“Look, I’m sorry,” Gary said. “I just got dumped by a girl today who never really dumped her last guy. I’m in a lot of pain right now.”

She looked at him with her eyebrows arched.

“Then why are you here with me tonight?”

“Shawn just needed a third wheel. I’m sorry, but this isn’t right. Shawn, I have to leave.”

Shawn glanced at Sharon and shrugged.

“Okay,” he said.

Gary and Shawn got up from the table. Shawn wiped a napkin across his face, set it down, and reached in his pocket to pull out fifty dollars. He handed the money to Sharon.

“Keep the change, baby.”

She set the money on the table and smiled.

“You gonna call me later?” she asked.

Shawn straightened his jacket as he stepped backward.

“In all honesty, you kinda bore me,” he said. “So, probably not.”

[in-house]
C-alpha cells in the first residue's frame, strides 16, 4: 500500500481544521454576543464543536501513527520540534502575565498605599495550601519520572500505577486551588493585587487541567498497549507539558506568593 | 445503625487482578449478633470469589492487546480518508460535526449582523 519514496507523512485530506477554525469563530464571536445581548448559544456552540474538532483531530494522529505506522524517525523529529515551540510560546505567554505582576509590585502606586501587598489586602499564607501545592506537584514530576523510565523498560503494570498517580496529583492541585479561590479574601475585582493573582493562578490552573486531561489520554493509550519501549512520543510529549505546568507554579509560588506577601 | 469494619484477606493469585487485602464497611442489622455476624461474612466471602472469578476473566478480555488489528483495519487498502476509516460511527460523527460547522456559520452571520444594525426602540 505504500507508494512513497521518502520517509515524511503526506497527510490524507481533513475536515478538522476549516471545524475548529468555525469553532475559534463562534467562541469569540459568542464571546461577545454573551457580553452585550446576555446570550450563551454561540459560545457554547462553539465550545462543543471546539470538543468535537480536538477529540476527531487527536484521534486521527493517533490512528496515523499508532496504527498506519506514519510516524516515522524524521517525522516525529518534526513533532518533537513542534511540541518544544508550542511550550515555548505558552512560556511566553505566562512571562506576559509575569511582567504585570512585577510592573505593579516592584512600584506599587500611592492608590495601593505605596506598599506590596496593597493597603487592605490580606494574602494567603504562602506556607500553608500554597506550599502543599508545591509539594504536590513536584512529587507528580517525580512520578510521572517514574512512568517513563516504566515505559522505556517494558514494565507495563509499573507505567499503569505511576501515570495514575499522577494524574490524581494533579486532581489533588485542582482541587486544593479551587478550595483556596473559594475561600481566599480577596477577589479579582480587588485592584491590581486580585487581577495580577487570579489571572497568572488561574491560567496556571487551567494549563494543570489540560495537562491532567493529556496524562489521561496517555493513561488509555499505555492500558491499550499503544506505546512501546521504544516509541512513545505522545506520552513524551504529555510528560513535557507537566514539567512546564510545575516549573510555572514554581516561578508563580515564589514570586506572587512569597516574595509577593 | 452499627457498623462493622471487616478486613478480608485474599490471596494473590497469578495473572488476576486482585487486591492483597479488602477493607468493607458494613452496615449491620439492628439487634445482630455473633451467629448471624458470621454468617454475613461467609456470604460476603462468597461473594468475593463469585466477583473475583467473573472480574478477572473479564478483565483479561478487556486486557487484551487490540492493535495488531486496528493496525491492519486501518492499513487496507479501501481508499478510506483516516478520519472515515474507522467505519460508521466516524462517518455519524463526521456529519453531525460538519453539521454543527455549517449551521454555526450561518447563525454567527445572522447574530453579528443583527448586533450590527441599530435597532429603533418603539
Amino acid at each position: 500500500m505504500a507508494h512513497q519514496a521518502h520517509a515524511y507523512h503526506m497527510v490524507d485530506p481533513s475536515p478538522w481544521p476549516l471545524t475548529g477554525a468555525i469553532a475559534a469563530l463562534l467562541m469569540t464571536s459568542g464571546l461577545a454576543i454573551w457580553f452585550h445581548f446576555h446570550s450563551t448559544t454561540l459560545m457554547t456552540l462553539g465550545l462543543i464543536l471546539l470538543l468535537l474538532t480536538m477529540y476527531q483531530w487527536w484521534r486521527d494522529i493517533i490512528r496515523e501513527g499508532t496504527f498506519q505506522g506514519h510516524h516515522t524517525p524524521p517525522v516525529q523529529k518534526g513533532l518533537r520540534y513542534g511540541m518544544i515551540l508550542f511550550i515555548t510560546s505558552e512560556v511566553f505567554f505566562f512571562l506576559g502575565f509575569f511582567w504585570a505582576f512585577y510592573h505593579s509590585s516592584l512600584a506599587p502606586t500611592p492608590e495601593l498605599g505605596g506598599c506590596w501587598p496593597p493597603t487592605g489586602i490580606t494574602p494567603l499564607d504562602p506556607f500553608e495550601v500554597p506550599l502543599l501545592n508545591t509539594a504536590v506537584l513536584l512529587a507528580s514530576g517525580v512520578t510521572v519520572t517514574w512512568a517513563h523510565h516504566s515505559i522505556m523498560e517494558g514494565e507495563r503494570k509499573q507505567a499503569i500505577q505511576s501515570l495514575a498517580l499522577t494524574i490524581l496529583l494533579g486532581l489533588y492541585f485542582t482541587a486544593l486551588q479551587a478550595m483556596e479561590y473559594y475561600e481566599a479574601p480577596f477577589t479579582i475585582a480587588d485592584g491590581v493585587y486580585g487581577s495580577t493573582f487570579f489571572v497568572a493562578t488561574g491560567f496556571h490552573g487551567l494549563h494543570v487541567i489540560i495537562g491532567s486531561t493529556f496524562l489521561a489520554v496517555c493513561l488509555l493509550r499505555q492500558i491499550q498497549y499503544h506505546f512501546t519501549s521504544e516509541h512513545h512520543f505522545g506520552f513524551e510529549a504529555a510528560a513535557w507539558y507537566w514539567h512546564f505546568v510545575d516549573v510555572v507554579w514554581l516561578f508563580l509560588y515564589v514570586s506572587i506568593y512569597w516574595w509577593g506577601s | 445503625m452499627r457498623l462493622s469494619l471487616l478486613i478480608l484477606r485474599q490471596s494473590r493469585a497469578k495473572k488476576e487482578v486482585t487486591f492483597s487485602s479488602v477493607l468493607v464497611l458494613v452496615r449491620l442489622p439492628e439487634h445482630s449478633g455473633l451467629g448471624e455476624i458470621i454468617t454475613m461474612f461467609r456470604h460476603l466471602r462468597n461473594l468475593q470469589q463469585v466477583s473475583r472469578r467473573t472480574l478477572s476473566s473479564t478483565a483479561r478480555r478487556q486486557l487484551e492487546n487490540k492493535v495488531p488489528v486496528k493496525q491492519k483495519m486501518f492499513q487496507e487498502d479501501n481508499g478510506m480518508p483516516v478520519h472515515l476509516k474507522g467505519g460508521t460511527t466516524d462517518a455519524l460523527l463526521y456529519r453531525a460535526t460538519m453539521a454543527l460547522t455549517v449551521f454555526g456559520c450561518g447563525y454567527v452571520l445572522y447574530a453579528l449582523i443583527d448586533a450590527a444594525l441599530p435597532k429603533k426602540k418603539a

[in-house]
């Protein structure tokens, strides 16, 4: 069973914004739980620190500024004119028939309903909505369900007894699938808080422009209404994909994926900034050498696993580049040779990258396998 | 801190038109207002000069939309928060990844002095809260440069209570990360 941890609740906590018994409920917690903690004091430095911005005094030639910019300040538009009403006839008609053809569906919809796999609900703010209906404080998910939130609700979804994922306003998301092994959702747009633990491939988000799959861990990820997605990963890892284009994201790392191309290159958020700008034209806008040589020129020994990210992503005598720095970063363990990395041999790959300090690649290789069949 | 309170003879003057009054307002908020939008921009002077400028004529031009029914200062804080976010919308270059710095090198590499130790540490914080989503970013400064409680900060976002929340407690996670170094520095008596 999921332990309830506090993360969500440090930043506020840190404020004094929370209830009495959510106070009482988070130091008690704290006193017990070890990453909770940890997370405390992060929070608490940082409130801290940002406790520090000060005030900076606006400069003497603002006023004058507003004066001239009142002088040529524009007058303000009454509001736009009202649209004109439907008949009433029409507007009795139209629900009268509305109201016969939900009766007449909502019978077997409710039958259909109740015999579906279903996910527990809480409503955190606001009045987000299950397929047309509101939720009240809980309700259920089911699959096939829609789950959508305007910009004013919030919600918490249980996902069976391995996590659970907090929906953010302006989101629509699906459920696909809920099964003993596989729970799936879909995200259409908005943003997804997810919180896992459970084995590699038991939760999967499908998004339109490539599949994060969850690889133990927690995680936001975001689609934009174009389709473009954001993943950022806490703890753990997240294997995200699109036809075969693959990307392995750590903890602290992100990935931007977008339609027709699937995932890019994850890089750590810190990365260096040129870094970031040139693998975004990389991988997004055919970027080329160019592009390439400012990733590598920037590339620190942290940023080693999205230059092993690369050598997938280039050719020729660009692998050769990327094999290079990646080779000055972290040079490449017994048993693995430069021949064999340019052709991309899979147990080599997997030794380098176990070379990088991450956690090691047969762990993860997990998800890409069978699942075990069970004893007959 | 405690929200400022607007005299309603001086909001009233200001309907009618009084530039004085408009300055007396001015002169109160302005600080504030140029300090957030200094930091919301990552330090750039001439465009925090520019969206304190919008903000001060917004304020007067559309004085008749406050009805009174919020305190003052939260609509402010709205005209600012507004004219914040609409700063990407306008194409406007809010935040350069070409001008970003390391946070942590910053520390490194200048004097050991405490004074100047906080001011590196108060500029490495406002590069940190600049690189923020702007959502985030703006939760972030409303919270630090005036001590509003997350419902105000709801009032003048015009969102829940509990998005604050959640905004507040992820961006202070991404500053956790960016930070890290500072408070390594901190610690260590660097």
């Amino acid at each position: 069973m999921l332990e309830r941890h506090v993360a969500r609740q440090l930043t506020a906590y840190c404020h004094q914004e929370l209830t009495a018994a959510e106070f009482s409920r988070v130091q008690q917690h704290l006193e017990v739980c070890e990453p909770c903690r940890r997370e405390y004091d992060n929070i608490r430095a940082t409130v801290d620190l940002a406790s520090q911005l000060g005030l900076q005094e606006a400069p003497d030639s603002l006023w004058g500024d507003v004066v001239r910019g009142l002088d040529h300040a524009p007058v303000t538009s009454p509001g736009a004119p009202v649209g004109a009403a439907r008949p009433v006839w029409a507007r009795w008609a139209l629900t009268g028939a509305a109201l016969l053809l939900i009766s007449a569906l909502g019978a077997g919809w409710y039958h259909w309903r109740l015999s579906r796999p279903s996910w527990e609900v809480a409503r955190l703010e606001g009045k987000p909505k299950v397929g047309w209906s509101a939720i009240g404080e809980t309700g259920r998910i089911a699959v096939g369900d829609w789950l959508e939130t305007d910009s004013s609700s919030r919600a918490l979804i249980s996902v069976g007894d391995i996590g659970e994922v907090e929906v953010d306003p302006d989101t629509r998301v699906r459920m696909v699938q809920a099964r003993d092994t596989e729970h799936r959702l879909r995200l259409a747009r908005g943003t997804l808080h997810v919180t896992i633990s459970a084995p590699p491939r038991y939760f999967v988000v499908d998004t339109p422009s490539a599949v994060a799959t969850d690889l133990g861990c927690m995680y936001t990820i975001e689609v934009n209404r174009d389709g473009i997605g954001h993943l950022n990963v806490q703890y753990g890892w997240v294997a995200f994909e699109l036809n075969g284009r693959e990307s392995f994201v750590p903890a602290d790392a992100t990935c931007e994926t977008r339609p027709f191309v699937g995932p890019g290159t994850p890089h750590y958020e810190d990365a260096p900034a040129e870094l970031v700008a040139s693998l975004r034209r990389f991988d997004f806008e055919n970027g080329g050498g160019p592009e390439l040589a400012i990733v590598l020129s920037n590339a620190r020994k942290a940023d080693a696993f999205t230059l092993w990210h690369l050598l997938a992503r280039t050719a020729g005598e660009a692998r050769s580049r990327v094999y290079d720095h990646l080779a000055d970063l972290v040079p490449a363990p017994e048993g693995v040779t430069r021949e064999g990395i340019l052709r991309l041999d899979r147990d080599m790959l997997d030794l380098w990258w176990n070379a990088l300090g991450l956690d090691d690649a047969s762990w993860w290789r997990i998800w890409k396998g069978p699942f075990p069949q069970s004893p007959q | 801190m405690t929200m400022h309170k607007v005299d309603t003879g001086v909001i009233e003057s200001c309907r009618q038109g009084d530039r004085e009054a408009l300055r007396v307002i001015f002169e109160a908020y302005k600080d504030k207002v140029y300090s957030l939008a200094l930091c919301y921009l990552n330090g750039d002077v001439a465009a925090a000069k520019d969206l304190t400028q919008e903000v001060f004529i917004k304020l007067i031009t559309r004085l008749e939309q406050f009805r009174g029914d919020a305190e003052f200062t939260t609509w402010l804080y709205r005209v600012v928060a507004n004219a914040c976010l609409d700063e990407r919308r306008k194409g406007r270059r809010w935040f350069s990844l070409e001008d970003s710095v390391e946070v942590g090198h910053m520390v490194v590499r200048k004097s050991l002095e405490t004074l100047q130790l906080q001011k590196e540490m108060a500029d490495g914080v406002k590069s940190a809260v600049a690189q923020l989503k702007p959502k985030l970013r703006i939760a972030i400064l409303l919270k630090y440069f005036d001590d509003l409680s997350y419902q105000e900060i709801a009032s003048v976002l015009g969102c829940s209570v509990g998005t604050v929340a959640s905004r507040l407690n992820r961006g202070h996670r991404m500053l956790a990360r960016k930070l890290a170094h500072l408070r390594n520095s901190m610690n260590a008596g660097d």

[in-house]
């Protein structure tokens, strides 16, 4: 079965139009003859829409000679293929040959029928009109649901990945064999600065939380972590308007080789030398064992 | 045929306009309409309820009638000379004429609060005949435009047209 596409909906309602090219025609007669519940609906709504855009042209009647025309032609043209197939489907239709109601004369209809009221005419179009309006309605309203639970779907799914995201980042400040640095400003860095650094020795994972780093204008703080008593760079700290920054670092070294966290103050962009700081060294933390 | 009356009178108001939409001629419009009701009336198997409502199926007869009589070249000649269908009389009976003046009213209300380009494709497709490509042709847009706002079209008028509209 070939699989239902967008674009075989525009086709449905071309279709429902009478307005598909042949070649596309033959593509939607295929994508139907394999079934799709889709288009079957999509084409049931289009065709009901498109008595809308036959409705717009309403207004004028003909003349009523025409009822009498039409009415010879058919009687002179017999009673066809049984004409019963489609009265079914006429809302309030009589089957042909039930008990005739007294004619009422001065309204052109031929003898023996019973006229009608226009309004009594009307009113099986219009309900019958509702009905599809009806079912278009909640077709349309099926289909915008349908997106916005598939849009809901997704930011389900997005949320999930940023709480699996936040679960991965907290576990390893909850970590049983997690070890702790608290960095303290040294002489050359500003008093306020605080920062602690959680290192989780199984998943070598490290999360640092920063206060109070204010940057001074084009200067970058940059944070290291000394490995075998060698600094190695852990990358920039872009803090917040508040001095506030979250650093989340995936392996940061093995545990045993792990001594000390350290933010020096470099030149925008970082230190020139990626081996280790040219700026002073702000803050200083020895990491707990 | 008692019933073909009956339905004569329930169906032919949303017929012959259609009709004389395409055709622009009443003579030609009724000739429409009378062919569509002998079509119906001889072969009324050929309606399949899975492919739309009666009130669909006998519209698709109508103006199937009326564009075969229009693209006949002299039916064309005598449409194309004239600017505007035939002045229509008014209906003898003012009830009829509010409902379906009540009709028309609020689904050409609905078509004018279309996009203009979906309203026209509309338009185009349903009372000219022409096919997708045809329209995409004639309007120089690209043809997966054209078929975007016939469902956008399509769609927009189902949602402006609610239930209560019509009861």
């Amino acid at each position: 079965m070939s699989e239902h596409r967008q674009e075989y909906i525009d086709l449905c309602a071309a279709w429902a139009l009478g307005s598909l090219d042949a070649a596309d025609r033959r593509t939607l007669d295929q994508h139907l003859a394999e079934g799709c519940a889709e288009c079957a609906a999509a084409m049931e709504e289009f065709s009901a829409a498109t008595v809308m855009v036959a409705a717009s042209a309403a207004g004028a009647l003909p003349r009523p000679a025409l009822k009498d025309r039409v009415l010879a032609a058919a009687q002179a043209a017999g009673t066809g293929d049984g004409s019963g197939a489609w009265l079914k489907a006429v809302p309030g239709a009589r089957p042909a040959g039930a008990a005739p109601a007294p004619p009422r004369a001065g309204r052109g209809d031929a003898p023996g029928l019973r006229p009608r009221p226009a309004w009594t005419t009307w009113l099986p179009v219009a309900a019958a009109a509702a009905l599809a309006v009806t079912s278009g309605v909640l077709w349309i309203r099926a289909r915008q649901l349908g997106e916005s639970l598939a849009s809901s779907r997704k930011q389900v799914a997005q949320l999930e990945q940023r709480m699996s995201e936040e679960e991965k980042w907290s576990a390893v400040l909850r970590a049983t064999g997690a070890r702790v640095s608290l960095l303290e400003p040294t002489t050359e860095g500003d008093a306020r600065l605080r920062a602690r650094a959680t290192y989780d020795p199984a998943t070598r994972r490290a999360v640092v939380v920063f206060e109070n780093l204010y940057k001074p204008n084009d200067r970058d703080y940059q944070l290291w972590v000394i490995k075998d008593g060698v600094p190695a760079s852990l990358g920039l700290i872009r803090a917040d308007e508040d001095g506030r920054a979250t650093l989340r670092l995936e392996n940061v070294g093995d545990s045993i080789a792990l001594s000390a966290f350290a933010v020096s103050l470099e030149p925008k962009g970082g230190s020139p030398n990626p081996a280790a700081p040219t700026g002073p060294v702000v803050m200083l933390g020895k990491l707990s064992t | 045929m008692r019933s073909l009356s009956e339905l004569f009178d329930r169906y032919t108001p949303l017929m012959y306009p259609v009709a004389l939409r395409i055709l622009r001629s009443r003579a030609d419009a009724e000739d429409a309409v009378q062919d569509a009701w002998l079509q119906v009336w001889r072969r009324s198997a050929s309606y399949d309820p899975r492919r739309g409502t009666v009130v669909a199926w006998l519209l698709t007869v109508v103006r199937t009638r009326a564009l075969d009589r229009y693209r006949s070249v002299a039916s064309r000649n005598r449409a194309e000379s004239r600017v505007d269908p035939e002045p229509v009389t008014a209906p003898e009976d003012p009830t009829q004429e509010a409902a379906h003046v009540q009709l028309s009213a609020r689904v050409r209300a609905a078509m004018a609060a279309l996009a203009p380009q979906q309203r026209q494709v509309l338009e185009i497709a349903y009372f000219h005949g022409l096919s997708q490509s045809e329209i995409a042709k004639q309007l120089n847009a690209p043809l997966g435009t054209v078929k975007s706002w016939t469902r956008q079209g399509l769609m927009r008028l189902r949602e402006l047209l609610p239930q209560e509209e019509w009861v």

Shawn turned his back to her and left the table. Sharon’s nose wrinkled as she reached for her dinner fork in preparation to chuck it at him. Gary stood in the way.

“Don’t take it personally,” he said to her. “Shawn doesn’t have it all together if you know what I mean.”

He looked at Erica, trying to keep his eyes tougher than that of a puppy dog’s, but not so much as to lead her on the wrong way.

“I’m sorry I couldn’t do this,” he said. “I hope you understand.”

Erica smiled at him.

“If you change your mind, I’ll go out with you again.”

Gary nodded. He wasn’t sure if he felt any better.

“See you around.”

Gary turned his back and followed after Shawn.